Pilot virtual school on nuclear and radiological leadership for safety

The links between an organization’s safety culture, leadership and decision-making, as well as the role of IAEA safety standards in providing a strong framework for ensuring a high level of nuclear safety were among the key topics covered during a four-day Virtual School pilot project on nuclear and radiological leadership for safety.

The school – for the first time in virtual form – took place from June 28 to July 1, with the participation of 16 young nuclear professionals from across the IAEA Secretariat. The lessons learned from the pilot will be used to improve the course, which the IAEA will then offer to countries in virtual form and in person.

The school aims to sensitize nuclear professionals at the beginning or in the middle of their career to the role of leadership in nuclear and radiological safety, the safety leaders of tomorrow. First held in a traditional physical format in 2017, the course enables participants to broaden their practical understanding of safety leadership through interactive exercises and case study analysis and provides them with tools to maintain and improve safety in nuclear installations in their daily work.

This school encourages the leaders of tomorrow to foster the safe and secure implementation of peaceful applications of nuclear science and technology, ”said Lydie Evrard, Deputy Director General and Head of the Department of Nuclear Safety and Security. “This goes a long way in raising awareness of the benefits of applying IAEA safety standards. “

Before the COVID-19 pandemic began to hamper international travel, eight training programs had been held in France, Mexico, India, Turkey, Brazil, Pakistan, Morocco and Japan, with a total more than 235 participants from 65 countries.

The virtual version of the school was developed in response to the pandemic by experts including senior operators, regulators and behavior scientists. Each element of the program refers to the IAEA’s general safety requirements. In hands-on exercise sessions called “Nuclear Power Plant Outage Challenges”, participants learned the importance of focusing on safety even when there is pressure to complete a task quickly. They learned how a strong internal safety culture can prevent accidents.

Skills such as good internal and external communication, active listening, encouraging feedback and maintaining an open mind were highlighted as essential factors in being a good safety leader. Participants also learned about the effect of sudden stress on performance ability and its impact on decision making. They learned the importance of remaining calm, following security processes, and promptly informing supervisors of measures taken to ensure security.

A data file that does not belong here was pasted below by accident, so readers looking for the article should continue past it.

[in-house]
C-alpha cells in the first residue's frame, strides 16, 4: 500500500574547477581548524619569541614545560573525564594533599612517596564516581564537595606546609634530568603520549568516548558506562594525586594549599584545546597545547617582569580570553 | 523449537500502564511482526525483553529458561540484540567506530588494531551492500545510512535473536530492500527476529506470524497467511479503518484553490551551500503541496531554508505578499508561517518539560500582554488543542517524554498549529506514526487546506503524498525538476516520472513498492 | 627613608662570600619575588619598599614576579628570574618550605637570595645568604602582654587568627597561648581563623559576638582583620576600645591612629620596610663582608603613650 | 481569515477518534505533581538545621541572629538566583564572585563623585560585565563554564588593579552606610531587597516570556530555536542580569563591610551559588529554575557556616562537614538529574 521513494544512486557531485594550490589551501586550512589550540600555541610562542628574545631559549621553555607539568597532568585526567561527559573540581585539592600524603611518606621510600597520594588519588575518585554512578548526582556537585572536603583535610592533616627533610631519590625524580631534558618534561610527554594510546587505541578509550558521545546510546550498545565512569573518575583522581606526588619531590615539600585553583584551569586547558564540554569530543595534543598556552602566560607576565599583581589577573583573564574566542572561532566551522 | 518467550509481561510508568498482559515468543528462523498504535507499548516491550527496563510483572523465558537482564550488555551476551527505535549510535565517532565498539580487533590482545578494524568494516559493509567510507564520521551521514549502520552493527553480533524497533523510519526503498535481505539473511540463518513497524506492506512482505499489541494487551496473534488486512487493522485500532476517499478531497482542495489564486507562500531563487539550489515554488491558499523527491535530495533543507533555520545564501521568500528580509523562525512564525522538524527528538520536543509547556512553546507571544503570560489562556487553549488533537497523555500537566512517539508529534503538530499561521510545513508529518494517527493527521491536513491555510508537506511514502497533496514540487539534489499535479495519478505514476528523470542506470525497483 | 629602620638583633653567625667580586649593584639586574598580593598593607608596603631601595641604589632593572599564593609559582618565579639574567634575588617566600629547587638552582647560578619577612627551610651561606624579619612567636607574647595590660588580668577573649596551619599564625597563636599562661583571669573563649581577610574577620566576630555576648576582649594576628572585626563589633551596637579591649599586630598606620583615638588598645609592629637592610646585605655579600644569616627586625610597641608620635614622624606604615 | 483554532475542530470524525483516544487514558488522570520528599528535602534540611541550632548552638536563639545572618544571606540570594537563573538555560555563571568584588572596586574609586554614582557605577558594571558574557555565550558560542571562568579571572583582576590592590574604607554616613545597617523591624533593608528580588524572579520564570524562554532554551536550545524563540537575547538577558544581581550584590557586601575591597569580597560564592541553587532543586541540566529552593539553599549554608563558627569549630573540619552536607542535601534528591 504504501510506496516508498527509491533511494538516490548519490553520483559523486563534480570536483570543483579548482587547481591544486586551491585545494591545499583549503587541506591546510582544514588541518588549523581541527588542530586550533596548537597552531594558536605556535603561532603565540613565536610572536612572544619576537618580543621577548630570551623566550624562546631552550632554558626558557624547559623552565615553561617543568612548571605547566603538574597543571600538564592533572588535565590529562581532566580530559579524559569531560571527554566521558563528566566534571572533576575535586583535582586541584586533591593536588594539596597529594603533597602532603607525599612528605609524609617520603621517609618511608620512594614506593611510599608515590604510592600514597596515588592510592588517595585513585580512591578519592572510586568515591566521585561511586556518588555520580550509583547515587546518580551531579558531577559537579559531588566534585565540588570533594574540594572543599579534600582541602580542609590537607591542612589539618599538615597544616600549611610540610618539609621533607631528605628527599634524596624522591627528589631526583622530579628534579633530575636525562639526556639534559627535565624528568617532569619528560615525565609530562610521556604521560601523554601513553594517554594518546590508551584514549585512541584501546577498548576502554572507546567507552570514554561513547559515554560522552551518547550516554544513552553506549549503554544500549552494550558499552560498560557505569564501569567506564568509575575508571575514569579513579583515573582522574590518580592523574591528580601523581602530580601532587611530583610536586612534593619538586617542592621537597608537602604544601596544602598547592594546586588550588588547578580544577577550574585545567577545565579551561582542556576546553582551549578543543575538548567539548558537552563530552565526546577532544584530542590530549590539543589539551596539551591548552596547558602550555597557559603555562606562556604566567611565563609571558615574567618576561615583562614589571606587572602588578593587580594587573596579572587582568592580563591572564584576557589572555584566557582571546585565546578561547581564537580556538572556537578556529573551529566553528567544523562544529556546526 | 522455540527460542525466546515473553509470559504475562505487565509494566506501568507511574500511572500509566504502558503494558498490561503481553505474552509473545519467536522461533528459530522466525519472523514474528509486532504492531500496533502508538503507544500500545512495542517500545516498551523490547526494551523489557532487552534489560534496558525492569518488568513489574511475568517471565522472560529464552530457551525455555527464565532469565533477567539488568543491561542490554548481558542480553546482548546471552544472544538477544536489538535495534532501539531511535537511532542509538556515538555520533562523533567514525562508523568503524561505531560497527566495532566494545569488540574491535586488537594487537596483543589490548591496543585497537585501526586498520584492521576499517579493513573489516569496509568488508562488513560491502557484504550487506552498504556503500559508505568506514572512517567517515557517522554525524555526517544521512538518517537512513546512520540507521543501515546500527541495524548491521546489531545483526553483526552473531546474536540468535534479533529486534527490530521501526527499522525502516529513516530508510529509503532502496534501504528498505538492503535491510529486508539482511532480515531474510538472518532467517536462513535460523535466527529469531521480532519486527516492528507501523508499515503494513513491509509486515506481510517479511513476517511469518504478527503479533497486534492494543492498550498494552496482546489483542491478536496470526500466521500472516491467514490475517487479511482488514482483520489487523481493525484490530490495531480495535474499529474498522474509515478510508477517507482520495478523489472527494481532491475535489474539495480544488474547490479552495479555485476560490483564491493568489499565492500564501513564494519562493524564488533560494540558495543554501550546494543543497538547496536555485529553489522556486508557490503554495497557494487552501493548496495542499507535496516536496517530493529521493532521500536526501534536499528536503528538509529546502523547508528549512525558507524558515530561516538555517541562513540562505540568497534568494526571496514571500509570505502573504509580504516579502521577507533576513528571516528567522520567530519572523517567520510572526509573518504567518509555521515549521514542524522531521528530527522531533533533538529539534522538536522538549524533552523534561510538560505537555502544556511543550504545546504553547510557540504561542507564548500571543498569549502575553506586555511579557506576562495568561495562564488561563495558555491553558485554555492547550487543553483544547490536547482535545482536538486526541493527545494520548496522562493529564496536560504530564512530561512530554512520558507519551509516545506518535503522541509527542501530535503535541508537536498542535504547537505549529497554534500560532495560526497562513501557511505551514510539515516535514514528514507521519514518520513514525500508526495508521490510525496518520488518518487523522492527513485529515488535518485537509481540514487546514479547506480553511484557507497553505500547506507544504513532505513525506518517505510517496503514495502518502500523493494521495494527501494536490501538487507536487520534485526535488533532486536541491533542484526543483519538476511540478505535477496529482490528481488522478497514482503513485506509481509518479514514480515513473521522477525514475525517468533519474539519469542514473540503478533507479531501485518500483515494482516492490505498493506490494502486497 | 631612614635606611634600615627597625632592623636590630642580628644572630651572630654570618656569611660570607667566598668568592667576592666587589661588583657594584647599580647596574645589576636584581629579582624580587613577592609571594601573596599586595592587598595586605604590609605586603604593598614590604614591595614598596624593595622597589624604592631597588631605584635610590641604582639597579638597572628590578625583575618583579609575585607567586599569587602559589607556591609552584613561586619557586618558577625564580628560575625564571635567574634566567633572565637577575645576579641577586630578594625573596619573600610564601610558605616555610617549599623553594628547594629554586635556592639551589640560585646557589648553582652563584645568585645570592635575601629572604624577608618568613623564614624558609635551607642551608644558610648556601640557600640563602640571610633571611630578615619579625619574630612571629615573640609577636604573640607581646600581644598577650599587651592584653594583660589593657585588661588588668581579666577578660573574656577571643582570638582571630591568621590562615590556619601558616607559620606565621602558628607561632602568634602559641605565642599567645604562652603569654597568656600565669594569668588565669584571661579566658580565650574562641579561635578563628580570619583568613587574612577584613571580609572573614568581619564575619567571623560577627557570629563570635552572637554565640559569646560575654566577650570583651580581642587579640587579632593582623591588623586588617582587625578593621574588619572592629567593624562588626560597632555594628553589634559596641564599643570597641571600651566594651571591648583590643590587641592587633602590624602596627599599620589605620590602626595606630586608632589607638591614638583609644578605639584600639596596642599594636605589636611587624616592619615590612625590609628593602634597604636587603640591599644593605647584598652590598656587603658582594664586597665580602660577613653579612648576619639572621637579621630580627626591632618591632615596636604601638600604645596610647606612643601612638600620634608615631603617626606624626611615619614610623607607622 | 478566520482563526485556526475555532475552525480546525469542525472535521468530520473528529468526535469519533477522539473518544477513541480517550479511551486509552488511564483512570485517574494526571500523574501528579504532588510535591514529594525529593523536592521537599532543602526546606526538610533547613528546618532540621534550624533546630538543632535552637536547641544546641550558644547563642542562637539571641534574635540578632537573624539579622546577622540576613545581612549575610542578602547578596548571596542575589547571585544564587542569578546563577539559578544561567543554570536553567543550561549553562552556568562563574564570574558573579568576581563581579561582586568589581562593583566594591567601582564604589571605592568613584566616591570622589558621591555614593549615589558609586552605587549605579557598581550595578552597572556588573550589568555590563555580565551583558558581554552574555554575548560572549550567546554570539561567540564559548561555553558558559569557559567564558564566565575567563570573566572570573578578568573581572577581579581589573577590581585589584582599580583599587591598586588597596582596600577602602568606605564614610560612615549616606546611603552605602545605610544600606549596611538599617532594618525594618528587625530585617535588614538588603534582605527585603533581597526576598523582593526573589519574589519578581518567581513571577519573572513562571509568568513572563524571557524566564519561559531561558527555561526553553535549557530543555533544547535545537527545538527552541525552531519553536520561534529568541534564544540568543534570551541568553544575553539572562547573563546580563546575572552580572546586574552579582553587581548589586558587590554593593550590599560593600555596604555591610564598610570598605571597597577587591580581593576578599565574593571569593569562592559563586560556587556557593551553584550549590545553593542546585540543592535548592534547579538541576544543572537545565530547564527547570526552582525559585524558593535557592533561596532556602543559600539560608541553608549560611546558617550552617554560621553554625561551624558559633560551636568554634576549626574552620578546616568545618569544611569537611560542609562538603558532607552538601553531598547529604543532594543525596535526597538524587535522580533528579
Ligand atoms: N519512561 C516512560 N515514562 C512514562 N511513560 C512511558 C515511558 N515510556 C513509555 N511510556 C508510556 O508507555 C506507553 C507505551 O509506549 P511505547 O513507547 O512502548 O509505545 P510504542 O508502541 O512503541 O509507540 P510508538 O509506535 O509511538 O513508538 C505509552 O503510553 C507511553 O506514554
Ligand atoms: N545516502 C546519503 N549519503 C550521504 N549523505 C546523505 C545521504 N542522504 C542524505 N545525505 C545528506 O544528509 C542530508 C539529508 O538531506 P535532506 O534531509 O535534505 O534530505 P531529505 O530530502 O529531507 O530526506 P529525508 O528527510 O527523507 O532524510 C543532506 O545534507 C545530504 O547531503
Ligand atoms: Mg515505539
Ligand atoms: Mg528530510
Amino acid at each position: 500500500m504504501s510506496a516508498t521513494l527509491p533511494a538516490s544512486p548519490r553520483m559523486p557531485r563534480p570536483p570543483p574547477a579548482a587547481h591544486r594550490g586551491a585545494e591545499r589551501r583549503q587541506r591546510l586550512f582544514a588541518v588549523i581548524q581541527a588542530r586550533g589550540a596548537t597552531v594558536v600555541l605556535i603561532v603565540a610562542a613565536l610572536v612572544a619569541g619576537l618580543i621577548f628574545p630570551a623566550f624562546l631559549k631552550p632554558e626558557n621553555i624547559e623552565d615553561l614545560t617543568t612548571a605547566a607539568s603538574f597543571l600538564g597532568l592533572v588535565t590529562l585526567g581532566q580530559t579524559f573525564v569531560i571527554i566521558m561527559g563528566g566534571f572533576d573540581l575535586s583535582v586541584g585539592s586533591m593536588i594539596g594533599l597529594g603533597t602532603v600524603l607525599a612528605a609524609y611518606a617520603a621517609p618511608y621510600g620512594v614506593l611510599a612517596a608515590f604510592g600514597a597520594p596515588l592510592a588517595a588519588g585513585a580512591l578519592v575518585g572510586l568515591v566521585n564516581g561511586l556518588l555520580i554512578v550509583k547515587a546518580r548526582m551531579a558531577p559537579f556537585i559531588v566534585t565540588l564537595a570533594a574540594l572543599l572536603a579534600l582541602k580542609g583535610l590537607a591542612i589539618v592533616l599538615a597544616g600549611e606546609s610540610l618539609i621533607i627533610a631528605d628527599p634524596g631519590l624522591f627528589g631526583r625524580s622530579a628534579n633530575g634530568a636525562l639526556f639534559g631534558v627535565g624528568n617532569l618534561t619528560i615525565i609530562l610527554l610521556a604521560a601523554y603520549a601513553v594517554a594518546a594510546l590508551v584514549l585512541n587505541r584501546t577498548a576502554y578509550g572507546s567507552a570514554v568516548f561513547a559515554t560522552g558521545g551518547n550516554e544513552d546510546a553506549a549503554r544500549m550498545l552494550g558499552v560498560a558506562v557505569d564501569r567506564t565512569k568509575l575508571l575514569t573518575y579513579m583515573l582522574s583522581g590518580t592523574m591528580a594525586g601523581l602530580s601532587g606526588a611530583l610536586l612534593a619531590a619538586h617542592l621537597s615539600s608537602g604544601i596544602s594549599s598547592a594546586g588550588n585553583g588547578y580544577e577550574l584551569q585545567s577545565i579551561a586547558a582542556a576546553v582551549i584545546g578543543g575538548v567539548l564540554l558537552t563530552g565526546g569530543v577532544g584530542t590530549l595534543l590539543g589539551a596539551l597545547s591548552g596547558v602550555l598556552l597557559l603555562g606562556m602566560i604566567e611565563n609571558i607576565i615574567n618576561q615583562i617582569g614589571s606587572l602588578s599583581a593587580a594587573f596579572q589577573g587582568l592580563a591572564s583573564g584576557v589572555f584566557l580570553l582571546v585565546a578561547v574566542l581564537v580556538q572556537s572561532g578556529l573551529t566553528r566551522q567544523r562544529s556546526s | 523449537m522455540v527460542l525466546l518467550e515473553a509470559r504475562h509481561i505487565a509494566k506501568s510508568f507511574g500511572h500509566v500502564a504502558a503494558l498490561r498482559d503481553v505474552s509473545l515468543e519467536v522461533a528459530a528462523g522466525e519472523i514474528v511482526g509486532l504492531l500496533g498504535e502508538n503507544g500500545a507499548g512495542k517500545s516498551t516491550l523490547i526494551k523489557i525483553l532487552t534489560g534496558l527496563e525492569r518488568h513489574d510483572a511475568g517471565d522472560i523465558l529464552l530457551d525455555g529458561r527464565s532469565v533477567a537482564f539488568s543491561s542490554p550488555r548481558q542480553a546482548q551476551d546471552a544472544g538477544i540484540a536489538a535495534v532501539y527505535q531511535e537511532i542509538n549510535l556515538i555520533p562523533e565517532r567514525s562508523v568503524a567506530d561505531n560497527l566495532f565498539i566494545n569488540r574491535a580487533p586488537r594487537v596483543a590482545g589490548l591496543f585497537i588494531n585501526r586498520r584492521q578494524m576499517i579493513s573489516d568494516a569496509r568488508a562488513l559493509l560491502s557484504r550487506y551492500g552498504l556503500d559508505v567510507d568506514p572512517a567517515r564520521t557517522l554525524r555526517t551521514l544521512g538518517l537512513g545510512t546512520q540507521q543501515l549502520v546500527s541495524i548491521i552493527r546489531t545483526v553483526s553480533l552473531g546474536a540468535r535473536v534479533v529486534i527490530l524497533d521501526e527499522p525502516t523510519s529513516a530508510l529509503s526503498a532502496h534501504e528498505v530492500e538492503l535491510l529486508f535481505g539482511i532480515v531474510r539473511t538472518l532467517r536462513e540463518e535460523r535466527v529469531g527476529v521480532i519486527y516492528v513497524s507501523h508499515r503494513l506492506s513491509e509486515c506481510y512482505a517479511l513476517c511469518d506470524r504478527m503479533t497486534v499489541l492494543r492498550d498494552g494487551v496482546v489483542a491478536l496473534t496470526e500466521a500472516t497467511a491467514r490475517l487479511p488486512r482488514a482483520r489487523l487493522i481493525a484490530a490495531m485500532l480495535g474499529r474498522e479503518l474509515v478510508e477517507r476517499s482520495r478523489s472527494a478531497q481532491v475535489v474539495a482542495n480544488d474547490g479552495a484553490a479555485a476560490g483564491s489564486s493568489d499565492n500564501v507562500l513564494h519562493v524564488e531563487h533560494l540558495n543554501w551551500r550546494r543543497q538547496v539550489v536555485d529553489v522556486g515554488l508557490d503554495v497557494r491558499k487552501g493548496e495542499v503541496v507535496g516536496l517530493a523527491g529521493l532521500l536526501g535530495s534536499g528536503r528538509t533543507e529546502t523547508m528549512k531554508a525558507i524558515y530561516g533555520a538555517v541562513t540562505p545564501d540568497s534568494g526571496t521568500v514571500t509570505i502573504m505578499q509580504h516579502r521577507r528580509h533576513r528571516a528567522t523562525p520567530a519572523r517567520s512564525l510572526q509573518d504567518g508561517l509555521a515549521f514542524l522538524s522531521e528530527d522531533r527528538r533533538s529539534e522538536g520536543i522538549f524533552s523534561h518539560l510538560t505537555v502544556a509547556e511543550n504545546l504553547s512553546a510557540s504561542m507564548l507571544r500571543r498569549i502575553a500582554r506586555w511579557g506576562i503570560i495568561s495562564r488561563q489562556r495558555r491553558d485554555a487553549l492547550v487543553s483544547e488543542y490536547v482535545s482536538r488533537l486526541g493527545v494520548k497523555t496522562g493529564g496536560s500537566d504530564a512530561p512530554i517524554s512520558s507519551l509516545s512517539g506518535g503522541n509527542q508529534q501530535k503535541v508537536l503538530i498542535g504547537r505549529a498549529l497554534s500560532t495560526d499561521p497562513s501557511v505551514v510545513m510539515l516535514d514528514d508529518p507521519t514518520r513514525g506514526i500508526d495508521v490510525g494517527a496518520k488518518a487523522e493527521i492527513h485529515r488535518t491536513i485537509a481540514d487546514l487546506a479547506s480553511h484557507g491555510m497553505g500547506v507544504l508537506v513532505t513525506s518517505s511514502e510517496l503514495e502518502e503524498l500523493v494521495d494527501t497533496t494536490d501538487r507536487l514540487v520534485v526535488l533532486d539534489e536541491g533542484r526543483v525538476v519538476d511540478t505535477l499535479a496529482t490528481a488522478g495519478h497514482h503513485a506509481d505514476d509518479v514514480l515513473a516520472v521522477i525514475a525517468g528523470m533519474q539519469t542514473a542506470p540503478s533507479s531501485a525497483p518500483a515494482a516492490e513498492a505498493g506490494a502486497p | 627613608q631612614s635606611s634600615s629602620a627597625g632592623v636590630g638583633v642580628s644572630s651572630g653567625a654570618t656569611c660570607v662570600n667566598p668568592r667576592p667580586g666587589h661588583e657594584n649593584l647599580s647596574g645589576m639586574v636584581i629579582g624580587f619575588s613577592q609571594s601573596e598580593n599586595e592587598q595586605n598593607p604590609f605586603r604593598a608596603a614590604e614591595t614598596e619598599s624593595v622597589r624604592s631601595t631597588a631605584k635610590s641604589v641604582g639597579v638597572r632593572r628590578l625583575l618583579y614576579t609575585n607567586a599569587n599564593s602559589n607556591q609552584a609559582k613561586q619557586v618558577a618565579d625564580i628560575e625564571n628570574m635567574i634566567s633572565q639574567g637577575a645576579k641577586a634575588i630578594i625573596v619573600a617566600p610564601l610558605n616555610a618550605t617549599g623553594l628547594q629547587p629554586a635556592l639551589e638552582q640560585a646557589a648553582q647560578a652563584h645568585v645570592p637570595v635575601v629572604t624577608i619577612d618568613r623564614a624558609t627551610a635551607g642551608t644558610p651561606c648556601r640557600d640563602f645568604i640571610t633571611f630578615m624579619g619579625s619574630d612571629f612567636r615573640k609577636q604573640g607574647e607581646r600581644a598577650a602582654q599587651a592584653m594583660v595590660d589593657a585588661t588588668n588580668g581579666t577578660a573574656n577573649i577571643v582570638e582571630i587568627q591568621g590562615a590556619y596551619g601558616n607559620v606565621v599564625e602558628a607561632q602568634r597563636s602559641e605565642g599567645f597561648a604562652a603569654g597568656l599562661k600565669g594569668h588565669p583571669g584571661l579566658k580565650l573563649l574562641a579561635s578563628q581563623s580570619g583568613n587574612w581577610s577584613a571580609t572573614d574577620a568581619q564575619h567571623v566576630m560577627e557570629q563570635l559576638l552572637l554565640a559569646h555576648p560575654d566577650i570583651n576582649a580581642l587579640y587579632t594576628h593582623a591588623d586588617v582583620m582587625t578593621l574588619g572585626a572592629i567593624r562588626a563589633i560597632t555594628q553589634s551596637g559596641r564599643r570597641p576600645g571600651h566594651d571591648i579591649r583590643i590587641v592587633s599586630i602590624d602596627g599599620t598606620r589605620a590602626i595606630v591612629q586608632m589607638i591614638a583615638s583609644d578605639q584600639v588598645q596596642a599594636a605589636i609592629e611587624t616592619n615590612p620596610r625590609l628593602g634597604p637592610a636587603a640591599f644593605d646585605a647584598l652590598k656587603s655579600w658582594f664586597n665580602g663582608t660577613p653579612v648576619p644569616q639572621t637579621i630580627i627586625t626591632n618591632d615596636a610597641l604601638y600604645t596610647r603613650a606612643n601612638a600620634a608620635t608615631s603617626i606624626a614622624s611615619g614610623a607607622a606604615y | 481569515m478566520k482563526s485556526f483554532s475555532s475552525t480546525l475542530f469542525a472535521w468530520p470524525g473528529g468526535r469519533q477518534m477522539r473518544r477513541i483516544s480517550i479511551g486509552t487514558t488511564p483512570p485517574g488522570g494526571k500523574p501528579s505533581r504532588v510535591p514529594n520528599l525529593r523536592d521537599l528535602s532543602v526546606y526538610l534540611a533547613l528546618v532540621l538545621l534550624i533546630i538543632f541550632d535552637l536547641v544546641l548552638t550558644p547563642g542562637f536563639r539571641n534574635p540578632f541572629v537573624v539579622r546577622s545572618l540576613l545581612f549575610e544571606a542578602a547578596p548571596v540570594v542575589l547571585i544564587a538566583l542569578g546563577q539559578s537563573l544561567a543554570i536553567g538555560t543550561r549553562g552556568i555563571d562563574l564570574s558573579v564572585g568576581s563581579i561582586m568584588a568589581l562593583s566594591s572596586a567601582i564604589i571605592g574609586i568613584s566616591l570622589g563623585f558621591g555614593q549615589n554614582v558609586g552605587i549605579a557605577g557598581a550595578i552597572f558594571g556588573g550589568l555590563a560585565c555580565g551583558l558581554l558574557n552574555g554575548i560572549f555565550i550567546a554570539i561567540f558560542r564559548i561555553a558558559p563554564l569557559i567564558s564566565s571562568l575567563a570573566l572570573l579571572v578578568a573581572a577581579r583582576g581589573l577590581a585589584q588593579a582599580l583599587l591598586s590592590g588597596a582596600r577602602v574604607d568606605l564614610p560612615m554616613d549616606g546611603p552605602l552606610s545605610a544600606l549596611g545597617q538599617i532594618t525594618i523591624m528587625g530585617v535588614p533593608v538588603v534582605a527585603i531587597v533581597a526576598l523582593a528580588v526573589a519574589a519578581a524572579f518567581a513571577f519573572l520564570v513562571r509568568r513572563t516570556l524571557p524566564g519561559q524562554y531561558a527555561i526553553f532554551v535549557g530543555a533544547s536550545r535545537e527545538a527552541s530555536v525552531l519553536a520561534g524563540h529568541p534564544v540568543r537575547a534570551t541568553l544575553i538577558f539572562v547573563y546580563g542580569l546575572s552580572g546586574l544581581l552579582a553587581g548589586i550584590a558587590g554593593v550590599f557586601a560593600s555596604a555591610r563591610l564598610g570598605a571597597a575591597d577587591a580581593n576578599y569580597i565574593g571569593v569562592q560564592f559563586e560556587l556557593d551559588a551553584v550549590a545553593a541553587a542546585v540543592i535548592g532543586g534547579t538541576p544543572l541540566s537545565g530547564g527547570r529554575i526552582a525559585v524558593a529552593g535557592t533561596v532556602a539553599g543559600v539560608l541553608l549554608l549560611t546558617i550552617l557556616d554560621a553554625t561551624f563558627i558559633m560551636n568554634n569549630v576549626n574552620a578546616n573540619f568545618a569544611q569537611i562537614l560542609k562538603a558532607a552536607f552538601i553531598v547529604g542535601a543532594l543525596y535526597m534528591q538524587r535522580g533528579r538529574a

“In an organization, anyone who has strong ownership and commitment to safety is a safety leader, regardless of their role in the hierarchy. The goal is for all participants to finish school with this ingrained in their minds, ”said Shahid Mallick, IAEA Head of Program, Strategy and Coordination Section. “This internally-hosted virtual school has provided a useful platform for everyone involved to gain a better understanding of how we can tailor our efforts to help countries around the world strengthen their security leadership.”

A mock press conference on a leak of radioactive material into the environment allowed participants to engage in active stakeholder role play and highlight the value of fact-based communication and research. a consensus.

The school was originally developed in response to a gap highlighted in the IAEA Director General’s 2015 report on the Fukushima Daiichi accident, the need for a systems approach to nuclear safety, and is co-funded by the European Union.

Said Rayan Dankar, a participant from the IAEA Emergency Response Center: “I learned a lot about the different steps you can take to become a leader in safety. I learned a lot from the thoughts and experiences that experts and participants shared, about the importance of IAEA safety standards, and how open communication and trust are vital in supporting efforts to strengthen security.

Perry A. Thomasson